As most of you would likely know, a game is structured around the combined "level" of a party, with monsters having a "Challenge Rating" to match that. Additionally, other encounters (like a trap in a dungeon) might focus on how many individuals there are in a party, rather than their overall level, or sometimes you might want to make a session that is focussed entirely on a particular player that normally may not have much interaction in most other games (like an Orc Fighter in a party of Elf Wizards and Tiefling Sorcerers).

However, sometimes people just might not show; or even change their minds and cancel their plans to unexpectedly join your game. As a new GM, this is one of my biggest problems to try and manage.

For example:

  • One game I planned for the party to hunt an Owlbear, but on the day, two players bailed. To manage this I was forced to botch a lot of rolls, as well as cut the creature's health just to make it a fair fight.
  • Another was planned for two - the Rogue and the Druid (not particularly adept at combat, but crafty in other ways), so I made a low-level dungeon filled with lots of traps. However on the day, the Fighter showed unexpectedly. Needless to say that was a rather terrible botch job, having to constantly refer to the DMG and MM for additional enemies and such, to try and balance it for the Fighter, which made gameplay slow and rather stunted, and really killed the immersion.

In terms of fights, I know that this can be managed by creating "mobs", and just adding/removing them as necessary, but I don't want every single fight to just be a bunch of minions; especially if the boss is someone that the melee class can deal with in two hits, instead taking them several turns to cut through the waves of paper-thin enemies to get to them. That's just not overly fun. Alternatively, I'm not sure if cutting a Big Bad Guy's health in half just so the Rogue and Druid can deal with him, only to boost it back up to full the next time and have the Fighter/Barbarian struggle just as hard to defeat him.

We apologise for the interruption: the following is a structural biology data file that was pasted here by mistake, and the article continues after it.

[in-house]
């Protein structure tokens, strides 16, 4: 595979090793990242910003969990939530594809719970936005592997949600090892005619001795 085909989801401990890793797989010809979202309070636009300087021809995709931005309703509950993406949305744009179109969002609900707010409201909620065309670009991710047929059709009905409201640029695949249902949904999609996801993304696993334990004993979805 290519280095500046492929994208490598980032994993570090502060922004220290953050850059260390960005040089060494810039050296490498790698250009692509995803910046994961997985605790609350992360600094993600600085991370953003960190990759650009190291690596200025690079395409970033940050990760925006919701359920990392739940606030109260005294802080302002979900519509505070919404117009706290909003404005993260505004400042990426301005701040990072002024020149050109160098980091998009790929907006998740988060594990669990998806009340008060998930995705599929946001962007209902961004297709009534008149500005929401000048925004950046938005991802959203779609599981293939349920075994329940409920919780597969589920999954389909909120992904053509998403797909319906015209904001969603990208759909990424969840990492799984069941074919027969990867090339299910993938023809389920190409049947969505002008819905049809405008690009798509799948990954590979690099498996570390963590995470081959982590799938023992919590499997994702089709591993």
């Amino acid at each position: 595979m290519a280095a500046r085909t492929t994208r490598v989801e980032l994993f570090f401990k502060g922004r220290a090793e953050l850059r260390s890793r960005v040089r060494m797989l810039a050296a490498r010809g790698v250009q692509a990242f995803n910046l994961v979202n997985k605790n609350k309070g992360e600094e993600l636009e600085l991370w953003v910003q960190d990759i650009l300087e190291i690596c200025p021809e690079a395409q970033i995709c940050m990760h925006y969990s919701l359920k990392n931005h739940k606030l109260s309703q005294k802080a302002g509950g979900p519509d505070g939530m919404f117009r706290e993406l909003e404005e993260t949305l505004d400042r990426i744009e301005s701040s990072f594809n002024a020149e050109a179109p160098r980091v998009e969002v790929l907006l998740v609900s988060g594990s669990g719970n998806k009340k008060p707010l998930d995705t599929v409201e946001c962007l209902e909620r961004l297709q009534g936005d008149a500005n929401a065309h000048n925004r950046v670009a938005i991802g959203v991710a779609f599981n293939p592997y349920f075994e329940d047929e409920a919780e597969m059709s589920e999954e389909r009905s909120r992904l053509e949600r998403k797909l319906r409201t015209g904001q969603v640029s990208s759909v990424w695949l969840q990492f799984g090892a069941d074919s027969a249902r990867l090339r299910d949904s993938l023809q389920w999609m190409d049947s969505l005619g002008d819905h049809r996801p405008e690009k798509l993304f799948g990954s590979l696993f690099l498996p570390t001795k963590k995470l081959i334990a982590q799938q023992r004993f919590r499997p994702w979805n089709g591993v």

Is there any tactics I should use for these types of situations, like plan for both situations (i.e. twice as much work), or just keep doing what I'm doing?

  • \$\begingroup\$ The answer is a little difficult to provide a relevant answer without an idea of party level range. There's a lot more of fudge factor at level 6 compared to level 2, the latter of which can take a hard hit and figure out a way to escape while the latter could end up dead much more easily than you intended. Can you help us by narrowing the scope a bit? \$\endgroup\$ Commented Nov 1, 2016 at 2:19
  • \$\begingroup\$ Currently the group are at level 3-4. \$\endgroup\$
    – Ben
    Commented Nov 1, 2016 at 2:23